“In every grain of wheat there lies hidden the soul of a star. A creepy, creepy death star.”
Arthur Machen’s novella “The Great God Pan” still holds a mighty sway over all the Weird Fiction crowd, (and if you’ve ever written nonsense about “lifting the veil between our world and the inconceivable, terrifying reality just beyond human understanding,” it probably holds sway over you too.) I feel that there is no H. P. Lovecraft without Machen… and that a lot of other people would also vanish from the Horror Family Tree, or write very differently indeed. (Just now: The final section of Stephen King’s “Revival” borrows so markedly from “The Great God Pan” that I felt a tug toward the older classic, the only thing I recall reading from Machen. This gap is to be remedied soon.)
Machen hasn’t been exactly re-appraised by critics, but he HAS attracted some recent feminist scholarship for the perceived misogyny in this story. While it indeed involves a rule-breaking Lilith-like woman whose overt sexuality both seduces and distracts men to death, she’s merely the conduit to a far more monstrous “great naked MAN”. Is sex the unnameable horror around which the story dances? Arguably, sure – but the story makes it clear that the source is not female but, well, pansexual. The “monster,” when ultimately revealed, is pointedly omni-gendered.
No, “The Great God Pan” has sins other than misogyny; it set too vivid a precedent for plenty of inferior weird fiction that aped its style and magnified the flaws of that style. The things that work here, this one time, surfaced elsewhere as unbearable annoyances. What are those things?
1) Endless telling-and-never-showing. When you get down to it, “The Great God Pan” is comprised of a series of polite, sensible conversations between gentlemen discussing exciting things that happened elsewhere.
2) Unlikely epistles and diary entries that surface with the greatest of ease (“December, 23, 188- Dear Mimsy, I hope the following finds you well and in delightful spirits as ever. I am currently less than ship-shape myself since I am composing this unforgivably brief note while a Demon I have conjured from the depths of Hades attempts to penetrate my modest drawing room here in Yorkshire. Oh, drat it, it has burst through the door, howling and crawling ever closer, and as its clammy claws close around my neck the thought does cross my mind that maybe now is not the moment to dedicate myself to letter-writing. P.S.: Do tell Cousin Wilbur I may never repay that tenner I owed him, what with this inconvenient Death by Demon.”)
3) Incredibly stupid characters who could not put two-and-two together with a bucket of glue. (To be found in every other horror story since.)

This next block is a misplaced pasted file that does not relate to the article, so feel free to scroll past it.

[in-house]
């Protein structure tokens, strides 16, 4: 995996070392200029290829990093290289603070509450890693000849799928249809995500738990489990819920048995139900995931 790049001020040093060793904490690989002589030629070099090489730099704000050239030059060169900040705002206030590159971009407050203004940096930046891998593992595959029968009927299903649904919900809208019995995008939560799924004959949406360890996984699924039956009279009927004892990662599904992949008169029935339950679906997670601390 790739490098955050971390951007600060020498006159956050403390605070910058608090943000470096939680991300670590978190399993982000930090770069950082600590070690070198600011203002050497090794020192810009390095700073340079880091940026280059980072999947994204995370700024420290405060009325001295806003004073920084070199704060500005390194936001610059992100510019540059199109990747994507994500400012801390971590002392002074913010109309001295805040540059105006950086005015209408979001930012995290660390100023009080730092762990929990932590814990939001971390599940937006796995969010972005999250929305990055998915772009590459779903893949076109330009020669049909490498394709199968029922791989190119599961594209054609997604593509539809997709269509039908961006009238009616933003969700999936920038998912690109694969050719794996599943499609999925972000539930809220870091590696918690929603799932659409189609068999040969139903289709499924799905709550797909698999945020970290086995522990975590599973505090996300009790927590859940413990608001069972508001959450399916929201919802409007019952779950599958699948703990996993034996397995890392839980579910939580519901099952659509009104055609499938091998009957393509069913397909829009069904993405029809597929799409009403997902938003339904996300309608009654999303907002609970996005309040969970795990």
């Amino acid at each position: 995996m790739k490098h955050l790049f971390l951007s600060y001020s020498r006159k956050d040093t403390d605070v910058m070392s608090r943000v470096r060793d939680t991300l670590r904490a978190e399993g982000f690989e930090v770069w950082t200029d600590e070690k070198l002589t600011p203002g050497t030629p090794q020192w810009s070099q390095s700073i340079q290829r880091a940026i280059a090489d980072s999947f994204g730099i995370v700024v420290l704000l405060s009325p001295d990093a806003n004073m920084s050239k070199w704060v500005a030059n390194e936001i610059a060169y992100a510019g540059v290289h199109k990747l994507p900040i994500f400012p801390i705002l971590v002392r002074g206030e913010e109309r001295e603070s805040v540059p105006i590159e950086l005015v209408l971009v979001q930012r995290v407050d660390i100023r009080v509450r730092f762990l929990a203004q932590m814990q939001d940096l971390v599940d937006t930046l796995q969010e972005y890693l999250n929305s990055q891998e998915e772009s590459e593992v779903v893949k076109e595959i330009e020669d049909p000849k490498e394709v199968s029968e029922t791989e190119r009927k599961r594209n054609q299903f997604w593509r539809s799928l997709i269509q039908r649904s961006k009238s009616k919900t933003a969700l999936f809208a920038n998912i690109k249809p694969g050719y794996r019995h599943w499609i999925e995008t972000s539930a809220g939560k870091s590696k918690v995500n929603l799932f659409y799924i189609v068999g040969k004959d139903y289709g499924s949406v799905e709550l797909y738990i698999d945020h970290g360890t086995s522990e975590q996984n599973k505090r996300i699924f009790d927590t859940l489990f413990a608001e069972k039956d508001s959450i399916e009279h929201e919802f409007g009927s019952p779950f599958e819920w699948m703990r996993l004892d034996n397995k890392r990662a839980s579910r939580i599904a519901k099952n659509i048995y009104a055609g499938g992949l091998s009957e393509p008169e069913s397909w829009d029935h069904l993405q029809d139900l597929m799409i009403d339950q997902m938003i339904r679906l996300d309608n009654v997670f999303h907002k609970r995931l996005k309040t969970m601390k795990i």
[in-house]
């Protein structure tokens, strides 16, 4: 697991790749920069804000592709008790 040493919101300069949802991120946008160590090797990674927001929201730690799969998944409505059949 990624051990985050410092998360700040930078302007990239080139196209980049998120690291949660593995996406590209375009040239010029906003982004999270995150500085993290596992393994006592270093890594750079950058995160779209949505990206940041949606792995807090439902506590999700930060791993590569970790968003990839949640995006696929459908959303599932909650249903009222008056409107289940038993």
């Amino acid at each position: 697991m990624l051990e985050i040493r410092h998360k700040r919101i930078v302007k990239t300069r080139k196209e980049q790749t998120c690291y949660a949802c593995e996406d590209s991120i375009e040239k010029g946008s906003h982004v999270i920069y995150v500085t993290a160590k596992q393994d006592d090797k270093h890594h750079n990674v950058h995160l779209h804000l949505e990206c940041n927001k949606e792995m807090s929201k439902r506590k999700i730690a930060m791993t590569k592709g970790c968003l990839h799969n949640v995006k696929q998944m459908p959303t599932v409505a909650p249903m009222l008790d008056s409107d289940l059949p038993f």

(“Before his violent death, W was wooing a mysterious woman whose initials were M. E..”
“Hmmm, X was involved with a mysterious woman before his death as well; but he always called her Mary.”
“Interestingly, Y was ALSO dating a mysterious woman before his death; however, I believe her name was Ellen.”
“Huh. It’s funny you fellas mention that, because shortly before his death, Z had similarly fallen in love. Couldn’t be relevant to the case, though, because HER name was Mary Ellen Killerwoman.”
“Dashed puzzling, the whole thing. If only there was some way to link all these deaths!””)
4) Vague, overwrought, faux-archaic mumbling about unnameable, unspeakable horrors so primal and terrifying that, if words were ever invented to describe them, their mere invocation would evaporate your brain as your cranium imploded. Fortunately, no such words are available to mere mortal tongues, and you just gotta trust the writer when he tells you the characters saw “something” really creepy. What was it? Best not to talk about it. Use your own imagination… nothing’s scarier than your imagination, right? Picture your naked grandpa rubbing his sweaty nether regions all over your PS4 controller or something.
“The Great God Pan” is the genesis of all those sins, but somehow it works. Even Lovecraft couldn’t pull it all off as smoothly half the time. As for all the people who came later and weren’t half as good as Machen or Lovecraft…
…MAY THE REALITY-RENDING CLAWS OF THE FEAR-THAT-WAS-BORN-BEFORE-FEARS DESCEND UPON YOU, HACK YOUR COMPUTER, AND ERASE YOUR DERIVATIVE STORY FROM YOUR HARD DRIVE.
RATING: MASTERPIECE! in its genre- and yet spawner of horrors.
Elizabeth Barret Browning’s “A Musical Instrument” may have given Machen a title. I am not too fond of some of the repetition below (the two “turbidly”s particularly bug me) but there’s true insight in that final stanza.